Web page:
HTTP is the protocol that powers the Web. It was originally designed in 1996 for transferring and manipulating simple text-based documents (mainly hypertext resources). Nowadays it’s been adopted for many different purposes. It’s used for: multimedia content transfer, rich real-time session-based web applications, API messages dispatch, Internet of Things and much more. For this reason, the HTTP specifications are continuously updated, by adding new features and improving performance.
In May 2015, the latest version 2.0 was standardized with RFC 7540. This introduced major differences on how the low-level protocol works. From the application perspective, very little has changed: requests, responses, resources, headers and HTTP methods are still there. New features have been added such as the possibility to push resources to the client.
The main reason that led to HTTP/2 is improving performance. Previous versions of HTTP had critical problems that were not addressable without changing the low-level communication mechanisms.
HTTP/2 deals with many of the performance issues of HTTP/1.1:
- HTTP/1.1 doesn’t support headers compression even though it would be particularly effective against text-based data;
- HTTP/1.1 request pipelining is not so efficient due to head-of-line blocking;
- Modern web applications have complex resources that are linked to each other. HTTP/1.1 servers have no way to send all the related resources at once in order to avoid additional round-trips;
- HTTP/1.1 connections are designed to have short lifespans. Unfortunately, web resources change over time and additional connections are required to fetch the updated data.
People have adopted several tricks to mitigate these problems:
- Session data is usually persisted on the server to minimize the amount of headers sent at every request;
- To reduce latency and to achieve request multiplexing, browsers open several TCP connections during page load. This is not recommended: it consumes many more resources (both client-side and server-side) and TCP congestion avoidance techniques are no longer effective;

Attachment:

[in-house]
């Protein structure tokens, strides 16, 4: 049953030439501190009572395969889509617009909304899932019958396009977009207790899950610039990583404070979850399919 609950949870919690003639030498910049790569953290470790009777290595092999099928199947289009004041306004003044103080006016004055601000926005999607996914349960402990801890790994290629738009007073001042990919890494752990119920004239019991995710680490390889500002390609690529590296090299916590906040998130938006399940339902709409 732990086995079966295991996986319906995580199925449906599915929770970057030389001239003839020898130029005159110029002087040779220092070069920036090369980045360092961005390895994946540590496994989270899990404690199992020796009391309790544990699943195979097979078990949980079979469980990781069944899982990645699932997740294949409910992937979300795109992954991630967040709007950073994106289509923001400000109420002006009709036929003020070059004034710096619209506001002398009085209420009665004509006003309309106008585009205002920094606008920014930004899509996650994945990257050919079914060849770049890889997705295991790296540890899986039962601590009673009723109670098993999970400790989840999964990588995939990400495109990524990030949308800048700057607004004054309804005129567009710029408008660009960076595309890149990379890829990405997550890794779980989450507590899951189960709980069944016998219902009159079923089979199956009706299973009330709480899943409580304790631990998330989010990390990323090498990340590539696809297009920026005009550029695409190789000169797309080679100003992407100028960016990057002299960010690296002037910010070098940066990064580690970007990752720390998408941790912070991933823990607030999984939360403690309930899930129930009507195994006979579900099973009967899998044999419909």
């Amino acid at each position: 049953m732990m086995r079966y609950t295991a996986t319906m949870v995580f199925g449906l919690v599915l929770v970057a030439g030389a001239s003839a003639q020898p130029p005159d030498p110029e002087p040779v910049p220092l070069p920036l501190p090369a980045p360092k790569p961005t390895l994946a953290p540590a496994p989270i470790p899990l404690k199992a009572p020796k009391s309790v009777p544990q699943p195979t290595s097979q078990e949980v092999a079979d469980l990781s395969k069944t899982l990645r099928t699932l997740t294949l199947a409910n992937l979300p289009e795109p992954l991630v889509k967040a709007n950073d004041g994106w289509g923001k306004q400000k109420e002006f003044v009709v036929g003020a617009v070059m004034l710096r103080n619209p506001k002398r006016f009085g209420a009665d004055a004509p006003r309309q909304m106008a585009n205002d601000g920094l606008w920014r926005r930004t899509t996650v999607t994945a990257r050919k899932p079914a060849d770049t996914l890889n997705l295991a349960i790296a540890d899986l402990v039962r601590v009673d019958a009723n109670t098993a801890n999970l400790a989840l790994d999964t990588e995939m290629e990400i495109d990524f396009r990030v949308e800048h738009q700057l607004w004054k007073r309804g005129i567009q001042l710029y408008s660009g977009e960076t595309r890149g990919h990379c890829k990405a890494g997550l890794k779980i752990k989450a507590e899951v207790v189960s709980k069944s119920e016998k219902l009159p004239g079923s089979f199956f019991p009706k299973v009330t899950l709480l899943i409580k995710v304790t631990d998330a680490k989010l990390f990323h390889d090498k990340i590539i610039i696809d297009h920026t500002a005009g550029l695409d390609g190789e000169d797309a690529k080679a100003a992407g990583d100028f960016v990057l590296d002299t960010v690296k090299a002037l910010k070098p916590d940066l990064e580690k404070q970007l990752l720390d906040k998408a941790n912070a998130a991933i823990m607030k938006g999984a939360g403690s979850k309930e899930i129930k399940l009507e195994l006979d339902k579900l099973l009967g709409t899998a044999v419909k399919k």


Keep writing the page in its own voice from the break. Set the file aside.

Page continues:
- Recent web applications prefer leaving connections open to reduce connection setup latency for subsequent requests;
HTTP/2 is no longer text-based; this means debugging could be somewhat difficult without using special tools.
Server and client communicate by sending small binary messages named Frames.
There are different types of frames. The most important ones are
HTTP/2 uses the concept of streams. Each stream is identified by an ID and it’s allocated for every request/response lifecycle. Several streams can be active at the same time on the same connection: this provides real request pipelining and multiplexing.
Each frame contains the ID of the stream they refer to. Thus, frames of different streams can be interleaved without interfering.
Servers, by sending the
PUSH_PROMISE frame, can allocate new streams without waiting for an explicit request from the client. By the virtue of this, the server can push resources to the client and reduce the number of round-trip messages needed.
Http headers (both requests’ and responses’ ones) are always compressed and they are sent using one or more
Response Status-Line Reason-Phrase has been completely removed: there is no equivalent in HTTP/2.
Servers and clients may use
PING frames to check the underlying connection’s state and to keep the connection alive even for a long period of time.
Support by servers and user agents
HTTP/2 is actually a fork of SPDY, a protocol developed by Google. A lot of different servers and clients already supported the SPDY protocol, so the transition from SPDY to HTTP/2 was pretty straightforward.
HTTP/2 was officially released in May 2015; since then all major web servers have added support for HTTP/2 such as Apache HTTP, Apache Tomcat, Nginx, IIS and Jetty.
All major browsers now support HTTP/2, e.g. Firefox, Chrome, IE and Edge.
A the moment, they only allow HTTP/2 over TLS via ALPN or NPN as Protocol Negotiation mechanisms. RFC 7540 considers the case of HTTP/2 being used on cleartext connections as well, but actually this is not extensively used.
The website Http2demo.io compares performance metrics between HTTP/1.1 and HTTP/2.